Edge devices are also becoming more IT friendly, which provides easy maintenance and support capabilities. Those IT-friendly [devices] also provide better security that users can leverage like, IEEE802.1X. Being IT-friendly also means that if there is a problem with the video input or if something happens to the device, it will be able to use SNMP [simple network management protocol], to send alerts to another system regarding its health. This protocol is standard in the IT industry to communicate the health of a device to a central monitoring server. It also gives a rich Web interface, so it can be managed very easily from any place, and the user and personnel responsible to maintain the system can access the edge device very easily through standard tools. In the past, it was much more difficult to access a device, change configurations, check the log files and see the health status of the device. Now, it’s much more intuitive and easy to integrate with the IT infrastructure.
Additionally, edge devices are more ‘green’ and environmentally friendly. This means not just being compliant with ‘green’ standards, restricting the use of hazardous substances, but it’s also about lower power consumption. When using one or two devices, it’s not an issue, but when using hundreds of devices, every watt that we can save can be translated into a major saving to the organization and the environment.
Another important point is providing more intelligence on the edge, e.g. analytics. Being able to run analytics on the edge instead of sending all the video to the central location and then process it, the edge device is smart enough to detect if there is motion and even provide surveillance analytics like, tripwire detection, object related analysis and more.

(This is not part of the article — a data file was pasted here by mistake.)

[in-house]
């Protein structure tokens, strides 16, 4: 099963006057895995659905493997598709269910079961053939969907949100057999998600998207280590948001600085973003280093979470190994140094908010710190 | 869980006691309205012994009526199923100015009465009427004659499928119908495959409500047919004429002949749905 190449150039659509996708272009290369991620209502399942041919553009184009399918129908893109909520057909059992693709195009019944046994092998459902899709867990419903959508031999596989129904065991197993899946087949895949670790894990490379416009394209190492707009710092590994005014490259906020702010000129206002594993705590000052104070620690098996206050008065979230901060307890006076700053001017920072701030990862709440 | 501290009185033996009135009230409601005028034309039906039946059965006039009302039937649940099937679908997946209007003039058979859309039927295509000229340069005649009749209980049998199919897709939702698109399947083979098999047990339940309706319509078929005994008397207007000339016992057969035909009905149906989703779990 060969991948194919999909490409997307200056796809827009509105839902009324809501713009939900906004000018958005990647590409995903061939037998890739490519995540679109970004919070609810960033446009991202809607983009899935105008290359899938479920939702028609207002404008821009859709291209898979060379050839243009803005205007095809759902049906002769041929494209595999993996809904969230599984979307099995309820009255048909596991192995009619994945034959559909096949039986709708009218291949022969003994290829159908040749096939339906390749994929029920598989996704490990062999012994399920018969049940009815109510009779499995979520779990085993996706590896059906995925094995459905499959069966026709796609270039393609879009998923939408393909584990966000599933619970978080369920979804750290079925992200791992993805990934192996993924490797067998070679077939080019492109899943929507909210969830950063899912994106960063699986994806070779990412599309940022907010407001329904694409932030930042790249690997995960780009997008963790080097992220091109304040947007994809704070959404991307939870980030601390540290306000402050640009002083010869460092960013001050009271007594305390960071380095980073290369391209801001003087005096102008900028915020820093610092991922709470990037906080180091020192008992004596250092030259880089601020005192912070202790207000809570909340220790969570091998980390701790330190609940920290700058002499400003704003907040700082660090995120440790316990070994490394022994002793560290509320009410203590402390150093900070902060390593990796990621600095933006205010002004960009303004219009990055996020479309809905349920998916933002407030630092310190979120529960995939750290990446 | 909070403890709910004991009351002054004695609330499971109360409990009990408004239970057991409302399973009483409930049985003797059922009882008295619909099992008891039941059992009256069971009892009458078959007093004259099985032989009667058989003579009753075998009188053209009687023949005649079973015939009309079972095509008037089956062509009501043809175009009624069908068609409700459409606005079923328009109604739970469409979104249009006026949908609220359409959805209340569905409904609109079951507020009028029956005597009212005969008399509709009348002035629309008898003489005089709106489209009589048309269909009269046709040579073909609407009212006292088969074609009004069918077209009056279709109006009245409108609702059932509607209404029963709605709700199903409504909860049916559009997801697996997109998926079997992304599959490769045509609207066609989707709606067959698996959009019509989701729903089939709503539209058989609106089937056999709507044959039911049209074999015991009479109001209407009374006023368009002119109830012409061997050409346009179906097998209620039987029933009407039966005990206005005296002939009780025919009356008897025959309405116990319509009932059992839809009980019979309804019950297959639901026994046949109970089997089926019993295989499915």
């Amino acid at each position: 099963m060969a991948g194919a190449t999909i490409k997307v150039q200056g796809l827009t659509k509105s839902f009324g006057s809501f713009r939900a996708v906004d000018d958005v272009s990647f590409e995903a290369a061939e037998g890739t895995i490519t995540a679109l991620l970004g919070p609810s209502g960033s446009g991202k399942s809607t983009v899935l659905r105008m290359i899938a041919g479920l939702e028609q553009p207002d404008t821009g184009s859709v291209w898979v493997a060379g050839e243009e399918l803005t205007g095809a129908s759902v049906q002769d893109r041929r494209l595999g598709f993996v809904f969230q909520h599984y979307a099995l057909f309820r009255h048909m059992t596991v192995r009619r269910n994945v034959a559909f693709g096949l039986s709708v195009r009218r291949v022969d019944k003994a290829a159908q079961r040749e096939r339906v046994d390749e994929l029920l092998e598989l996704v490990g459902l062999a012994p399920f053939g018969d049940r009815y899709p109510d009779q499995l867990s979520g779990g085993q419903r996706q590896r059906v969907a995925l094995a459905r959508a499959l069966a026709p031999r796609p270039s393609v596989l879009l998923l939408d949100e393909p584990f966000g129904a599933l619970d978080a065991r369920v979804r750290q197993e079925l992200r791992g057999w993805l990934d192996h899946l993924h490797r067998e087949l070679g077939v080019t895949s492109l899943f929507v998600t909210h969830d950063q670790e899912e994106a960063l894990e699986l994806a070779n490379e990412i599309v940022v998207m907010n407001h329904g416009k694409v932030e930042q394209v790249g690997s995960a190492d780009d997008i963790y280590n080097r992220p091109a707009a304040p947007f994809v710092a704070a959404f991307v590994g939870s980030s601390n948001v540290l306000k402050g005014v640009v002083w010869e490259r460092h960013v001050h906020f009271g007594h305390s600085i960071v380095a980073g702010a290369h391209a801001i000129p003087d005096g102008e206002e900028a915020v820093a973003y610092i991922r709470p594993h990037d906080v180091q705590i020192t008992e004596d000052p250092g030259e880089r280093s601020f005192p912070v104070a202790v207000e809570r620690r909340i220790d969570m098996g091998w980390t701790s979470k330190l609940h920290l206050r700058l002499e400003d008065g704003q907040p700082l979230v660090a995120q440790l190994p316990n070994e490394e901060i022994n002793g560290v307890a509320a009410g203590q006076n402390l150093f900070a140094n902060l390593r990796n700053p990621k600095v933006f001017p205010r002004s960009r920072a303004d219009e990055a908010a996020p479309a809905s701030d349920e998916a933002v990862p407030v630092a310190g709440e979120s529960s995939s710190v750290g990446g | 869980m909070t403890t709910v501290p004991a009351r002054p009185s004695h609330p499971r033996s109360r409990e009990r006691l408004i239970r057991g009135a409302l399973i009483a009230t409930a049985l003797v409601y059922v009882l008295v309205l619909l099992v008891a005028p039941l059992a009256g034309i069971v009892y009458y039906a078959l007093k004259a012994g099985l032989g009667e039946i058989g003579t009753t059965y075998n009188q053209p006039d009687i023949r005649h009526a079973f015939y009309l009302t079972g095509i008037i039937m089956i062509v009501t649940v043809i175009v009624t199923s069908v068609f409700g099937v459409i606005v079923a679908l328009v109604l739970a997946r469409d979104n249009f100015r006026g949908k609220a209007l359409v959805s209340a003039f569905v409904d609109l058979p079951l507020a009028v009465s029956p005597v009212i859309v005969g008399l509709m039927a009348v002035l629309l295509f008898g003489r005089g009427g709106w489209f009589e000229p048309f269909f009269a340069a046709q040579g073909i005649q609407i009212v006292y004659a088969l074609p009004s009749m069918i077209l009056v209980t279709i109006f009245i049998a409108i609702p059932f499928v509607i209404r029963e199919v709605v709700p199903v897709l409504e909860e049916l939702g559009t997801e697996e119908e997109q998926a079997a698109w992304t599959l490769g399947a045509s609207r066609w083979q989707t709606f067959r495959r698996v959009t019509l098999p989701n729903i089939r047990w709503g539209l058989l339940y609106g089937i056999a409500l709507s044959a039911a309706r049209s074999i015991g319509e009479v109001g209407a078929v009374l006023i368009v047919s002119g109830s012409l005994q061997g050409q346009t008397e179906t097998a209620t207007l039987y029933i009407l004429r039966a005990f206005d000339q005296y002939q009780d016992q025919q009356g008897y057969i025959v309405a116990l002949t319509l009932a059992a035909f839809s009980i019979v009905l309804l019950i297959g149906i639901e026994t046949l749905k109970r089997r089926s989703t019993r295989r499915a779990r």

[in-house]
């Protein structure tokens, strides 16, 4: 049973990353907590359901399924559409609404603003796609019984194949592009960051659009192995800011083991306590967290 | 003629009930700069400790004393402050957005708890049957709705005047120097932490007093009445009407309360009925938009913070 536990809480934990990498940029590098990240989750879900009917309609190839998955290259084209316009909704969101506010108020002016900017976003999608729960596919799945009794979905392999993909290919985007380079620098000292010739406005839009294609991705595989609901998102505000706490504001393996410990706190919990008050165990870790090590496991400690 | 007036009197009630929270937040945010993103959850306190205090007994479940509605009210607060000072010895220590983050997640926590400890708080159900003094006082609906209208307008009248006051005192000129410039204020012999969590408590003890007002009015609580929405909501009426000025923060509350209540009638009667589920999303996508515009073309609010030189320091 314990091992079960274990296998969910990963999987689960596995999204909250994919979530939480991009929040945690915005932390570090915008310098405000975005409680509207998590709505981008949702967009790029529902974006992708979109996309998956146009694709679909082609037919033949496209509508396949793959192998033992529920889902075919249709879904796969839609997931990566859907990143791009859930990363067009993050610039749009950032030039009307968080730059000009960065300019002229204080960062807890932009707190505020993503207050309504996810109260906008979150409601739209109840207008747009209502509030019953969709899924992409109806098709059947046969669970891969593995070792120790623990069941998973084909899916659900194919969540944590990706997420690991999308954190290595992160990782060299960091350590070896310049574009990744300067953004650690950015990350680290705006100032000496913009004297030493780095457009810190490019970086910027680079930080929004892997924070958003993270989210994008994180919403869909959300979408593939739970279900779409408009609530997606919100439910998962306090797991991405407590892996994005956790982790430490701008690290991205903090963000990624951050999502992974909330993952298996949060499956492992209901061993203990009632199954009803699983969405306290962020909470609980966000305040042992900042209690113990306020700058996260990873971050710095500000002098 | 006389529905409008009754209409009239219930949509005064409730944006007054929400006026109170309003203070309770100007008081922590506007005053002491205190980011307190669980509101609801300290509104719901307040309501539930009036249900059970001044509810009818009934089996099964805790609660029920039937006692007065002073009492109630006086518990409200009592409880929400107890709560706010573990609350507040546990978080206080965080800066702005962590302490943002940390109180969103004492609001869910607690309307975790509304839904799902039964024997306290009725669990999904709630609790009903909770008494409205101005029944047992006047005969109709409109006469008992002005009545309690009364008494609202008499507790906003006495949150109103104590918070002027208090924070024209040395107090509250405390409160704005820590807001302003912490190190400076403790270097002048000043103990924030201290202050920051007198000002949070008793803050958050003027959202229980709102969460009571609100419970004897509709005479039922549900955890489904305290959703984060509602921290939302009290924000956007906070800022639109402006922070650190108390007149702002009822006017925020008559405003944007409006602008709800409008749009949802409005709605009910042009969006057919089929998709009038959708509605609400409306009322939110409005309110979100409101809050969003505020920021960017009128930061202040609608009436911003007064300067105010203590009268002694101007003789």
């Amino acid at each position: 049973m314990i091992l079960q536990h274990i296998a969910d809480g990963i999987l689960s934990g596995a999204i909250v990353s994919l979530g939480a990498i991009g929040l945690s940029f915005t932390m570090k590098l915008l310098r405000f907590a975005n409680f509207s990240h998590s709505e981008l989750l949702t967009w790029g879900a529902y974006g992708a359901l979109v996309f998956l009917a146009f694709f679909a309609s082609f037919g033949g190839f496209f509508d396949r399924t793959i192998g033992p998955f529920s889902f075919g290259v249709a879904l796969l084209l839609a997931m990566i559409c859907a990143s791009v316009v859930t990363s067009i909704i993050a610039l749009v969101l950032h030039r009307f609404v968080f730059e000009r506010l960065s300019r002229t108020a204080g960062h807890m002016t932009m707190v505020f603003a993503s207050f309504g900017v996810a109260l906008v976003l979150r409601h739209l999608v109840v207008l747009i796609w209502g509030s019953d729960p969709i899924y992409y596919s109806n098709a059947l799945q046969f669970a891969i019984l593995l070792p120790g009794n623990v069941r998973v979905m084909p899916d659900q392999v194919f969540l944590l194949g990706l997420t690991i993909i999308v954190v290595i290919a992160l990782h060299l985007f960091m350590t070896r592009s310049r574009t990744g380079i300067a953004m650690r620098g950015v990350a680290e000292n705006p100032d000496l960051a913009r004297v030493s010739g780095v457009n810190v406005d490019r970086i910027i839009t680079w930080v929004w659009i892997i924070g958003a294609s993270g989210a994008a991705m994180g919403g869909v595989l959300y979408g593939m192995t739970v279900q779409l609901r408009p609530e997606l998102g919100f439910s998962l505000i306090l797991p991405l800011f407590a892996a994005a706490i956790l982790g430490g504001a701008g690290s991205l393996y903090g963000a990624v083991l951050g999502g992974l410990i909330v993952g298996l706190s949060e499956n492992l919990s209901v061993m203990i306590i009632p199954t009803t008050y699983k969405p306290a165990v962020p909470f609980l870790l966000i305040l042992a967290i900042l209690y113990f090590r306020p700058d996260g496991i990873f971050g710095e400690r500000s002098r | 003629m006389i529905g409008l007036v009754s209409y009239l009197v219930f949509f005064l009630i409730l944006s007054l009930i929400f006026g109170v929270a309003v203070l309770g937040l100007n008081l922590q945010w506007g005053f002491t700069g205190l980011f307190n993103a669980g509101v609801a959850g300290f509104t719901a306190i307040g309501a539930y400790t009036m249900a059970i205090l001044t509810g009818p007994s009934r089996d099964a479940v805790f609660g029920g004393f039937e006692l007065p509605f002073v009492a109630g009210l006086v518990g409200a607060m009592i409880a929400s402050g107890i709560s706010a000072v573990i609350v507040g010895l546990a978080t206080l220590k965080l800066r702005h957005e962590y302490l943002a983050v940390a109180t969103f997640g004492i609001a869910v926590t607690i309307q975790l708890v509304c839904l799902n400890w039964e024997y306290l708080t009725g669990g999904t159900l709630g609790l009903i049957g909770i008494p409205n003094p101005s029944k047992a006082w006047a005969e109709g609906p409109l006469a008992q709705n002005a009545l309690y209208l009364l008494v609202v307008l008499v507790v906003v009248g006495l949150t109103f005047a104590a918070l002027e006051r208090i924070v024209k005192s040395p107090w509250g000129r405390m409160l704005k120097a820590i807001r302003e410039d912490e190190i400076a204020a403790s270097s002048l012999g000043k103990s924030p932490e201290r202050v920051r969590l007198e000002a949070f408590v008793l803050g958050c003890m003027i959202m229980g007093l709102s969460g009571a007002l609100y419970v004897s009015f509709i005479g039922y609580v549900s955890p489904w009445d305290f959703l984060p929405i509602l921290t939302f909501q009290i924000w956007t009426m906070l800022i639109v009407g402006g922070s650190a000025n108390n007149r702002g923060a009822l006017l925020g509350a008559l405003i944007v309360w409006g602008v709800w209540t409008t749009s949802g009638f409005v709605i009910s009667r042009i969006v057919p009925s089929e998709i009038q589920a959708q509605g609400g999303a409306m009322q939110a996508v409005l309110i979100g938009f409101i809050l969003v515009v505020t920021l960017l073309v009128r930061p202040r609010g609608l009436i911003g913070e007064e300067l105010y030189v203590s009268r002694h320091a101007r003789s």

What are the challenges that edge devices face?
Shahmoon: Since edge devices are becoming more complex, with many manufacturers offering them, it’s now becoming more important to have a good integration between these edge devices and the video management software [VMS]. Without that, the VMS cannot leverage these advanced features edge devices offer in a seamless and reliable fashion.
How is this issue being addressed?
Shahmoon: When we develop an edge device, we run it through hundreds of tests and make sure that every part of the integration is tested and reliable. Verint also integrates with third-party edge devices as part of the open platform solution.